My son was incidentally found to have a right aortic arch during an echo investigating a heart murmur when he was 3 months old. He was asleep for the hour and a half long echo, the murmur turned out to be innocent. The cardiologist took my son in for a second look on the echo. She was looking to see if he had a vascular ring, but was moving the doppler around his neck. She was unable to see weather he had the vascular ring or not, because be was moving too much. Because of insurance issues, we have been unable to follow up until now, he's 15mths. He has his appointment in a month and I'm terrified. I have been googling non stop, and have read the worst possible stories. The cardiologist told me his heart was "perfect" and had no other problems. So I have a few questions..
What are the chances that he does NOT have the vascular ring, considering his heart has no defects?
Why were they looking in his neck area, is there something they were looking for that they aren't telling me?
I have read that the right aortic arch is a "congenital heart defect" and "a normal variant"..so which is it?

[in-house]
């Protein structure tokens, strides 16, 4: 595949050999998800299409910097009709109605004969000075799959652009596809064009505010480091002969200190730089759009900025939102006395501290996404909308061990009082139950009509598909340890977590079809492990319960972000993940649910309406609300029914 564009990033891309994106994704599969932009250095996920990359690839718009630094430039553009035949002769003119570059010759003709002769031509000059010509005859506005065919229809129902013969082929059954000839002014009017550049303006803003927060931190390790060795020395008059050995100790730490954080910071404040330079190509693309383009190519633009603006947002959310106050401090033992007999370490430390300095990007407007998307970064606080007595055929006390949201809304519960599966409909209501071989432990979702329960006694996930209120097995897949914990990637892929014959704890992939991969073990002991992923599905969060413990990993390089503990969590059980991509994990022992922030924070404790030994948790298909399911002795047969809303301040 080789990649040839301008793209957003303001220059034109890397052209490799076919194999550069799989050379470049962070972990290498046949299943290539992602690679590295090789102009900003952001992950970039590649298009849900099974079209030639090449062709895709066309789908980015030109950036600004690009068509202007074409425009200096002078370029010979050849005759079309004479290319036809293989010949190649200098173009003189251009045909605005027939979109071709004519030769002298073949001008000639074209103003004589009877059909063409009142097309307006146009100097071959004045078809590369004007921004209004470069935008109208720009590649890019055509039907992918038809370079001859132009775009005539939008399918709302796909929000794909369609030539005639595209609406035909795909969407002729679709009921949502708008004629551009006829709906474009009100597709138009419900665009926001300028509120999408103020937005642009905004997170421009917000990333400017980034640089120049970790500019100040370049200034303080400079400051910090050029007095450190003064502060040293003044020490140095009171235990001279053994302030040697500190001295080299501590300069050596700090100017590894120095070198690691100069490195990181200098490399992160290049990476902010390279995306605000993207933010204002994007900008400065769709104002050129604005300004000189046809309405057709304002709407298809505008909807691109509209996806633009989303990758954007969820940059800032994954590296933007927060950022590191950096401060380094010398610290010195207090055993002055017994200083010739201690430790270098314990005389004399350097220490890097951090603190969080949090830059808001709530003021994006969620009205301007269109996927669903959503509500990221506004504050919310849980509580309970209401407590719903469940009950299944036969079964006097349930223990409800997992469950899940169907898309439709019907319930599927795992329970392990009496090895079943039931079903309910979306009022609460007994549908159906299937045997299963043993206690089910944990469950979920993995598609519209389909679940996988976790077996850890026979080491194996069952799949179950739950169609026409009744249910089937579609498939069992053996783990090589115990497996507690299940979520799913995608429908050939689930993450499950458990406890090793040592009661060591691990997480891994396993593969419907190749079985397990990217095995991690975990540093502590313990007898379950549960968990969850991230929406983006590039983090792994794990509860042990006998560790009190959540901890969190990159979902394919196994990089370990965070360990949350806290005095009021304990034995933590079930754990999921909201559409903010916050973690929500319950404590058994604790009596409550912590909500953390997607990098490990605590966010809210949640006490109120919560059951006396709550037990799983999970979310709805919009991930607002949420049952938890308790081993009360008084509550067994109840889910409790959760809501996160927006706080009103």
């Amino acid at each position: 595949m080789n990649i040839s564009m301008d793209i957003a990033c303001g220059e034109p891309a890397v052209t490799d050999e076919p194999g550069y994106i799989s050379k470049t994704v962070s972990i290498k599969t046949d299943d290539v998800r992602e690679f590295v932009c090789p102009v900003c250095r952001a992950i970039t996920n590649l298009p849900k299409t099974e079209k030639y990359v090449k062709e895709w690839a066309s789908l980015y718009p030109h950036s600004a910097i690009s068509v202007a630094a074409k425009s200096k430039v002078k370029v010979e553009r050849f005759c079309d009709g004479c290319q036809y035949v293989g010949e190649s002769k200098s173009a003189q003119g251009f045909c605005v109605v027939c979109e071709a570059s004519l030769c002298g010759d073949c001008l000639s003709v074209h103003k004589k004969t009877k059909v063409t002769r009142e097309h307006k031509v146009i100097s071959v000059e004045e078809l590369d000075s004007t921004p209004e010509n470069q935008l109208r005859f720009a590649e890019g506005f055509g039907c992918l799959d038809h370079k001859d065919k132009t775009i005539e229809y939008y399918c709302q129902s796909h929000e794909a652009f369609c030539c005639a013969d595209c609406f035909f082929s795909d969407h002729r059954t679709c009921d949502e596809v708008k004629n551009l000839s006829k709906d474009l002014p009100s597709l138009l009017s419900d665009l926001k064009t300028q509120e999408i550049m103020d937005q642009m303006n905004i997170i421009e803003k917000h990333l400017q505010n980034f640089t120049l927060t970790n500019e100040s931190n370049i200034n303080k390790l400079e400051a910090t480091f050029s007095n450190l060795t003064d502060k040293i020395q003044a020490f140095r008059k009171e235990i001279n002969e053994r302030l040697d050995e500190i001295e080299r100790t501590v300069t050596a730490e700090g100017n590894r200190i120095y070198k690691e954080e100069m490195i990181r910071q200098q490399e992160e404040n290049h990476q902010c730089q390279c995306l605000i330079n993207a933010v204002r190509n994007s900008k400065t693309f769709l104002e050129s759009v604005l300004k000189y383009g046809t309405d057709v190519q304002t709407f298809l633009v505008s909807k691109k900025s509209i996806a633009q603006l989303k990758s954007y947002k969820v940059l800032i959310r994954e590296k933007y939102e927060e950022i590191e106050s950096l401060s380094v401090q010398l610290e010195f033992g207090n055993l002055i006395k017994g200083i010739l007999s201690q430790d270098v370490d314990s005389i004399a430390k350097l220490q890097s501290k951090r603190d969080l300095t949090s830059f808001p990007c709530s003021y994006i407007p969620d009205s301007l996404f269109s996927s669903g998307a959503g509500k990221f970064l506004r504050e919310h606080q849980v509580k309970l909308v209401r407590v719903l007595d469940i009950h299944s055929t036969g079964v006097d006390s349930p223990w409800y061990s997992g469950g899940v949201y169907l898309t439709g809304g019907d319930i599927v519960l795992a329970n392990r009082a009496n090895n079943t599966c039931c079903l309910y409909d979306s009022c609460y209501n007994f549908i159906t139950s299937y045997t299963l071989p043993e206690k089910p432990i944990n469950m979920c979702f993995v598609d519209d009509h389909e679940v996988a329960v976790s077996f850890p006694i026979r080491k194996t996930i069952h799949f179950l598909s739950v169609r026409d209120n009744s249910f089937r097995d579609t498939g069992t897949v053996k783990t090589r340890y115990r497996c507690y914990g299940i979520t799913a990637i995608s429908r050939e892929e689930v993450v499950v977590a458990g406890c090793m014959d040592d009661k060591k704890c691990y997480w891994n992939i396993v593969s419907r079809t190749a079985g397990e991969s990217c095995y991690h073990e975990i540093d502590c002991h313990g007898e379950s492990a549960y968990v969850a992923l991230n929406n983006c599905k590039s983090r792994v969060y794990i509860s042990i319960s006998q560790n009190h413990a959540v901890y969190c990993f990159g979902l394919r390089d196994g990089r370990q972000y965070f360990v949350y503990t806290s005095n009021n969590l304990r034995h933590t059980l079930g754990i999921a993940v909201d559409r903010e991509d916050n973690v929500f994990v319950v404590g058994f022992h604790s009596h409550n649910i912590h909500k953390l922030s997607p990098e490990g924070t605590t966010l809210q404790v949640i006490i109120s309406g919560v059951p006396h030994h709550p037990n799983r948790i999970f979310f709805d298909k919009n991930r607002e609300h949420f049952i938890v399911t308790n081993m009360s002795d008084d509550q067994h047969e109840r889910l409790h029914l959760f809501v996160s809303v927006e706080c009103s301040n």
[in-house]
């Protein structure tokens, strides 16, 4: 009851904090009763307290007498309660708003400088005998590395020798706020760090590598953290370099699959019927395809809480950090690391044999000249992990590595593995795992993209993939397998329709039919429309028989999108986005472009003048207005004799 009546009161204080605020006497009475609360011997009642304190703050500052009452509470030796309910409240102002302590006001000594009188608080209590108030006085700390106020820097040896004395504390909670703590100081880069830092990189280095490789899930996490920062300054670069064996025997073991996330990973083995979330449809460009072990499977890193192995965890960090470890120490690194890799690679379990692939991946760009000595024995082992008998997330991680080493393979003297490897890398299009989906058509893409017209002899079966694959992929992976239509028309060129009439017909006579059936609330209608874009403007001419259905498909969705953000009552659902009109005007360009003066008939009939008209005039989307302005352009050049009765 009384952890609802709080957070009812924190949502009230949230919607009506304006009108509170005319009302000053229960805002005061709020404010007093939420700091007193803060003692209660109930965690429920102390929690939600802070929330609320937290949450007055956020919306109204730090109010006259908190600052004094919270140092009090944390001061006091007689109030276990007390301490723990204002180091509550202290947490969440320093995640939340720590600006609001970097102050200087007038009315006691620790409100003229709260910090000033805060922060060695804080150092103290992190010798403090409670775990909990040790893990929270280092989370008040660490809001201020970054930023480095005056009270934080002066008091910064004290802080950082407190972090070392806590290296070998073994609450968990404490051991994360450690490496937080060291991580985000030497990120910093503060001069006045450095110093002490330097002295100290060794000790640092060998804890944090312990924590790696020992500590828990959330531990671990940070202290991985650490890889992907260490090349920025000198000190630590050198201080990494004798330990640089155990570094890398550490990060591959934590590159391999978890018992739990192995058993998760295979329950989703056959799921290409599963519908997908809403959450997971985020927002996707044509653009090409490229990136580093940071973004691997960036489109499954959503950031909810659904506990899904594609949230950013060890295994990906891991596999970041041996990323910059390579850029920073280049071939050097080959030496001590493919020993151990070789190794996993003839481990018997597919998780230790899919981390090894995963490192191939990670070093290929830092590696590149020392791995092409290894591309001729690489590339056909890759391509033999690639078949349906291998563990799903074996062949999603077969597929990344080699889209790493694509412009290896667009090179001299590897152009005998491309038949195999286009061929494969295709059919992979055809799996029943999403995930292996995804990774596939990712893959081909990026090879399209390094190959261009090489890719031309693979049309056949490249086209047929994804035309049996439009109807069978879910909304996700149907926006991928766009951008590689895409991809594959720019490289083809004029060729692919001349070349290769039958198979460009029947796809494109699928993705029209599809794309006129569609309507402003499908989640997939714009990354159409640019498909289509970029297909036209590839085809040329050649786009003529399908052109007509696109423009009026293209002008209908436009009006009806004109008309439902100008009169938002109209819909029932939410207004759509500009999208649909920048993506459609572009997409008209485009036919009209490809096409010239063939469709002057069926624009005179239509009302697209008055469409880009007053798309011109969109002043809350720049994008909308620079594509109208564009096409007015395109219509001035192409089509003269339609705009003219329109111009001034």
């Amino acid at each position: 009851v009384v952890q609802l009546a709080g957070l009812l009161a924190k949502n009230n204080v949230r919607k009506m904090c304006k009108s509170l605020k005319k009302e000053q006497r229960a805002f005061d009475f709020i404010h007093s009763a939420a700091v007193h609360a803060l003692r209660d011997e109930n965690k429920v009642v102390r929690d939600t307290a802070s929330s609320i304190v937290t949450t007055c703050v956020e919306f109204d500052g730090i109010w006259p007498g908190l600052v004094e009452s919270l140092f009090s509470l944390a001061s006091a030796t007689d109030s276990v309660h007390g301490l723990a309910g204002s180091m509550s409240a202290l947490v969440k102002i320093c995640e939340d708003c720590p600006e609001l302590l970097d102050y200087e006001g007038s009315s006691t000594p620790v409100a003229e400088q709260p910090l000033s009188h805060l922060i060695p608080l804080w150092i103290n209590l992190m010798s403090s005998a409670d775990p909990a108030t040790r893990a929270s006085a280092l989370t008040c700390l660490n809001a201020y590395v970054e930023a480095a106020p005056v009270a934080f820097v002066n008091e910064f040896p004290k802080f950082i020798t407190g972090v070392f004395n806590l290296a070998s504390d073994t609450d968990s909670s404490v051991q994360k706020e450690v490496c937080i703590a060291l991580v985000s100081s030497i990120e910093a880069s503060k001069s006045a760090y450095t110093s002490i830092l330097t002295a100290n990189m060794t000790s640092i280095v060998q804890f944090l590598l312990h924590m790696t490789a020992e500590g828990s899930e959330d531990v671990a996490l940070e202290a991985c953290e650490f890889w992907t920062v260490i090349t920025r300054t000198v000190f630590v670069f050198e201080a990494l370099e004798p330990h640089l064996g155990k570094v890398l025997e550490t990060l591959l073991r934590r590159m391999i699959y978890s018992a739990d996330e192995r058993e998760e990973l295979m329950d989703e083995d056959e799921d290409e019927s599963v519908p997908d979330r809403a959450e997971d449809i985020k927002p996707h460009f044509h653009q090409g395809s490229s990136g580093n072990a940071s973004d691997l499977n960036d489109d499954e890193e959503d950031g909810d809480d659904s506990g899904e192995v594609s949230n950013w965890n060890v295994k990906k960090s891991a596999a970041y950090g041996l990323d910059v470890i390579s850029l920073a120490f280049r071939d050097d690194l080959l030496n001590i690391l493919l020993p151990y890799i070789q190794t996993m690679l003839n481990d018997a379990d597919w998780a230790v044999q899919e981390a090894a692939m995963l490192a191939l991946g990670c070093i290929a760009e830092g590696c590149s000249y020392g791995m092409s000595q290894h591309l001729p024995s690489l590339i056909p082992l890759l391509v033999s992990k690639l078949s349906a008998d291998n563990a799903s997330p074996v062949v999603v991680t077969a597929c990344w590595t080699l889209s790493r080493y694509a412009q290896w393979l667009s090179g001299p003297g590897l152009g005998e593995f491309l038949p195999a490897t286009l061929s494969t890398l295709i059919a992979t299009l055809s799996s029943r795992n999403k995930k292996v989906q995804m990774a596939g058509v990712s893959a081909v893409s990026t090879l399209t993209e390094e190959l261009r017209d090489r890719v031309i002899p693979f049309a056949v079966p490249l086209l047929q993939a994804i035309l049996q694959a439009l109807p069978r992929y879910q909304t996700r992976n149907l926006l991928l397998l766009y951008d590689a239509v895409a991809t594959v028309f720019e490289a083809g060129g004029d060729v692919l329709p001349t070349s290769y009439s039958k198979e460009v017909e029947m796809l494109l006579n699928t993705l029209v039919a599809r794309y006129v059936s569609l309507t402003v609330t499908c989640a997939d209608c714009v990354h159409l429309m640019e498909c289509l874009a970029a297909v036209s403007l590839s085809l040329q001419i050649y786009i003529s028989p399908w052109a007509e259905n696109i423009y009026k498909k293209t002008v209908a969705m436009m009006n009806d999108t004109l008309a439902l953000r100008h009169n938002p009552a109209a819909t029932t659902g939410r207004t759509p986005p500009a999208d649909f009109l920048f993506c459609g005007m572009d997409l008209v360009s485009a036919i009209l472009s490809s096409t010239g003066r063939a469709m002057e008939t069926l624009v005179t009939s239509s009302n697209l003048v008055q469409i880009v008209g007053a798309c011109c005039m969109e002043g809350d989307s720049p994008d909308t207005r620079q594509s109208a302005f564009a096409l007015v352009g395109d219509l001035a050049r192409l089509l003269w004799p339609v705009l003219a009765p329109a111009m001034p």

Can the right aortic arch cause any future problems?
IF he does have the vascular ring, and needs the surgery, will he require regular lifelong follow up with a cardiologist after surgery?
Does this kind of "abnormality" raise my risk of having a subsequent child with a CHD?
Thank you in advanced for anyone willing to answer my questions. I've been crying for days, and I'm desperate for good news.
A vascular ring is a combination of several blood vessels that forms a ring around the trachea and the esophagus. It can partially obstruct one, or both, depending on how the ring is formed. They are not life threatening, and most people don't even know that they have them. If your son has difficulty swallowing solid foods, it may be worthwhile getting him re-evaluated for this. Some places will do a barium swallow to demonstrate the indentation on the esophagus. However, if he has no symptoms, he probably needs no further evaluation for this. Of note, the solution to this is a simple surgery where the ring is broken by cutting a small strand of scar tissue that makes up the ring; this scar is present in everyone, but only a few people have these rings.
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